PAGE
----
Trillo: Trump eyeing RI visit later this week

GOP frontrunner's state chairman sees risk of 'fracturing the party' if Trump spurned

PROVIDENCE, R.I. (WPRI) – For the second week in a row, buzz is building that Republican frontrunner Donald Trump could soon make a campaign stop in the Ocean State.

State Rep. Joe Trillo, a Warwick Republican who is Trump’s honorary state chairman, said Monday the campaign’s staff is looking at holding a rally in the Ocean State ahead of the state’s April 26 primary. The Trump campaign considered a Rhode Island visit last week but opted against it.

“I’m hearing he’s supposed to come by the end of the week,” Trillo told “We’re still in the running. I think once New York is over, he will start to reach out to the [five] other states.”

New York’s primary is Tuesday, and Rhode Island is one of five states that vote a week later, along with Connecticut, Pennsylvania, Delaware and Maryland. Another Republican candidate, John Kasich, has already announced plans to campaign in Rhode Island with a town hall event on Saturday. Supporters of the third GOP hopeful, Ted Cruz, have downplayed the possibility he will come.

At a rally in Warwick for Hillary Clinton last Thursday, Democratic Gov. Gina Raimondo mocked Trump’s decision not to visit last week. He was “afraid he might encounter some protestors,” she said. “Give me a break!”

Trillo said there are four or five Rhode Island locations being scouted by Trump’s staff. Last Friday the businessman held a well-attended rally at the convention center in Hartford.

“They do these things last-minute,” Trillo said. “They’ll make the plan two days before, and that’s the amount of time that they’ll have.”

Trump said he’s been stunned by the number of Rhode Islanders backing Trump and the intensity of their enthusiasm for his campaign. “I think there’s going to be a tremendous amount of support for him in Rhode Island,” he said.

“It’s a whole bunch of people who’ve been disgusted over the years, who haven’t voted, who are now energized by him and want to come out and support him,” he said.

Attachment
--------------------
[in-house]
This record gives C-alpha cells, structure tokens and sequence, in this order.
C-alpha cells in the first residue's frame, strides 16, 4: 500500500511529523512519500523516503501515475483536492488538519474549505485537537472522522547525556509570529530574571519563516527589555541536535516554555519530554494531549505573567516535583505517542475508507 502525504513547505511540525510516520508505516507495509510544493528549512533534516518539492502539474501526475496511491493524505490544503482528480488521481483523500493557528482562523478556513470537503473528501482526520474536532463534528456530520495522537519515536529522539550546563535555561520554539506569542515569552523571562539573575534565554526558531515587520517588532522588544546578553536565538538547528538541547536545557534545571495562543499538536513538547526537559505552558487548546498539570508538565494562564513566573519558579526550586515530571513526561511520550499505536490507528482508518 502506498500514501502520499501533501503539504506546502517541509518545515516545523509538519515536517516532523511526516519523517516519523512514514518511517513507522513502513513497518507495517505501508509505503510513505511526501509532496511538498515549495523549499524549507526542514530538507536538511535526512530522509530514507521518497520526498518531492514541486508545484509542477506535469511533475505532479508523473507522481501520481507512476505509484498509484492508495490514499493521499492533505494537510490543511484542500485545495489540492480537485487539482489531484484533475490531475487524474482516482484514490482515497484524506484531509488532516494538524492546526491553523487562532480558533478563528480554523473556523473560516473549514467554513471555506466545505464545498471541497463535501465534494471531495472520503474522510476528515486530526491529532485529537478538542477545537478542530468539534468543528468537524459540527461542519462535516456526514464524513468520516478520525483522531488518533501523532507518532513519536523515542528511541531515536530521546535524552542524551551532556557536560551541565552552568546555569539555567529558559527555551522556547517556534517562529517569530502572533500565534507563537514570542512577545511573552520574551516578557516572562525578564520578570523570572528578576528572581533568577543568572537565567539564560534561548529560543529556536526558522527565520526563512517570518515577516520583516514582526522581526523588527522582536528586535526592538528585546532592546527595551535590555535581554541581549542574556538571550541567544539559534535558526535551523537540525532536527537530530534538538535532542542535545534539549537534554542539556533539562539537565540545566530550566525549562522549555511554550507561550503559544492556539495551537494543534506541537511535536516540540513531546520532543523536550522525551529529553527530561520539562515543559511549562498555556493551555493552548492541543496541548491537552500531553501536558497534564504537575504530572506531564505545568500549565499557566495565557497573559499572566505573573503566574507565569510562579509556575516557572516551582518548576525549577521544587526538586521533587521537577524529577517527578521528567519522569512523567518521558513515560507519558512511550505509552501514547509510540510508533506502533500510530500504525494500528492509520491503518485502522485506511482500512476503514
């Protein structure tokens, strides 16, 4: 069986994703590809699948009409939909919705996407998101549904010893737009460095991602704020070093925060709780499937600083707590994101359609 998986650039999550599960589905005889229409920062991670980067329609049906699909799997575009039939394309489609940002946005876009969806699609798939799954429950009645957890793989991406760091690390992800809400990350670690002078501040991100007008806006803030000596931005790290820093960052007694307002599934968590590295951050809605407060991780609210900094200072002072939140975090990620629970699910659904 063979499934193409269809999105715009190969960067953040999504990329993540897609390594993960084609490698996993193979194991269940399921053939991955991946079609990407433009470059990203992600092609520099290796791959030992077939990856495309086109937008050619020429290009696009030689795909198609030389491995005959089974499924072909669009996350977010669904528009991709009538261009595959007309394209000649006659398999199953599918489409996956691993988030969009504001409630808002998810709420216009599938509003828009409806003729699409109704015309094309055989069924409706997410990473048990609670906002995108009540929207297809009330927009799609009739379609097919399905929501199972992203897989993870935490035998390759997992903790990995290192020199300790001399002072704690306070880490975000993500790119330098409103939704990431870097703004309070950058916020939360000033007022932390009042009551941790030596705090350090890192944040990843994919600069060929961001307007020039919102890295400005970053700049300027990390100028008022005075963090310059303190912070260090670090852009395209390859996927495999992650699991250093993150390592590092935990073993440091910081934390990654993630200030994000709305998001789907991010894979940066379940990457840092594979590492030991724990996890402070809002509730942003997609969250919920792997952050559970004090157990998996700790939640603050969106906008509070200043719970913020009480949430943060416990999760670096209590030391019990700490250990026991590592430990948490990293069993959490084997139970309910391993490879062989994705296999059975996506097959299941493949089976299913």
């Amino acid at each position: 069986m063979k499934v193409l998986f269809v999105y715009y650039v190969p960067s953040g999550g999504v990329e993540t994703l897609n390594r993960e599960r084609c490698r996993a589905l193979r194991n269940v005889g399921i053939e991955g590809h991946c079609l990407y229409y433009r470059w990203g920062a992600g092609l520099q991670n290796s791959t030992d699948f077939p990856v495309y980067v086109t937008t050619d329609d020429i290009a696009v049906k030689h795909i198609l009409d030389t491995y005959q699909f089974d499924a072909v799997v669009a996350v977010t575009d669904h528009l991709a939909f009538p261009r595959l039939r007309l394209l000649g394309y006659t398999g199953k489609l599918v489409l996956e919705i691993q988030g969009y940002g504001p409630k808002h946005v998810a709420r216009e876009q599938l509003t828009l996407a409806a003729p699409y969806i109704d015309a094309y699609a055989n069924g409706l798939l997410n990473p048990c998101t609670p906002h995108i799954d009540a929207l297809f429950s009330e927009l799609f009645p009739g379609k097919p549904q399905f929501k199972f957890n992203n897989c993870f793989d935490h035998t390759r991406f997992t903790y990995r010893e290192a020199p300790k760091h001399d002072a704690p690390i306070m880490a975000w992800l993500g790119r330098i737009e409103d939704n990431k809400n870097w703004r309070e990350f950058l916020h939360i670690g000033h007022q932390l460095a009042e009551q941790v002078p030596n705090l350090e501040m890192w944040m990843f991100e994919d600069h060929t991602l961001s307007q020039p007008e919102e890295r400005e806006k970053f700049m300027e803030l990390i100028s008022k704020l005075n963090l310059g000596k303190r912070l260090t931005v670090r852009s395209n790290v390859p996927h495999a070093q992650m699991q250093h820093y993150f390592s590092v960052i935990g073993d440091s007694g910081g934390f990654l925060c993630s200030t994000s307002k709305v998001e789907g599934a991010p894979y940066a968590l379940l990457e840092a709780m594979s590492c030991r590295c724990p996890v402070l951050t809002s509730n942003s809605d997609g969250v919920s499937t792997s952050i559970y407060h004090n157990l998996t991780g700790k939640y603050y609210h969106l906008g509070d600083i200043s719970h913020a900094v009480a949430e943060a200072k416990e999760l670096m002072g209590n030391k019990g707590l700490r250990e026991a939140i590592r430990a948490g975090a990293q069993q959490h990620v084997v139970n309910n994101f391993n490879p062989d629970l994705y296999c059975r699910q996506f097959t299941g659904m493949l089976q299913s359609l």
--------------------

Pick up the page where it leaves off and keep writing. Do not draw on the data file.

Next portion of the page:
Trillo, who previously served as Rhode Island’s Republican national committeeman, acknowledged the possibility that some GOP leaders may try to nominate a different candidate on the second ballot at this summer’s convention if Trump arrives without enough delegates to win an outright majority on the first vote.

“There are some very, very strong players on the national scene that I’ve dealt with over the years,” he said. “I’ve seen them wield tremendous power – tremendous power! So would they try? I think it’s a possibility.”

“Can they do it without fracturing the party? I don’t think they can,” he added.

Trillo also said the 19 GOP delegates at stake in Rhode Island have made the state somewhat less important to the campaigns because they will be divided proportionally among Trump, Cruz and Kasich as long as all three receive more than 10%. Some other states grant all their delegates to the primary winner.

“We matter, but we don’t matter an awful lot, because we’re a 19-delegate state and it’s not winner-take-all,” he said, adding: “I think we should seriously talk about some of the things that this state needs to do moving into the future to make it more relevant.”

Ted Nesi ( covers politics and the economy for He hosts Executive Suite and writes The Saturday Morning Post. Follow him on Twitter: @tednesi

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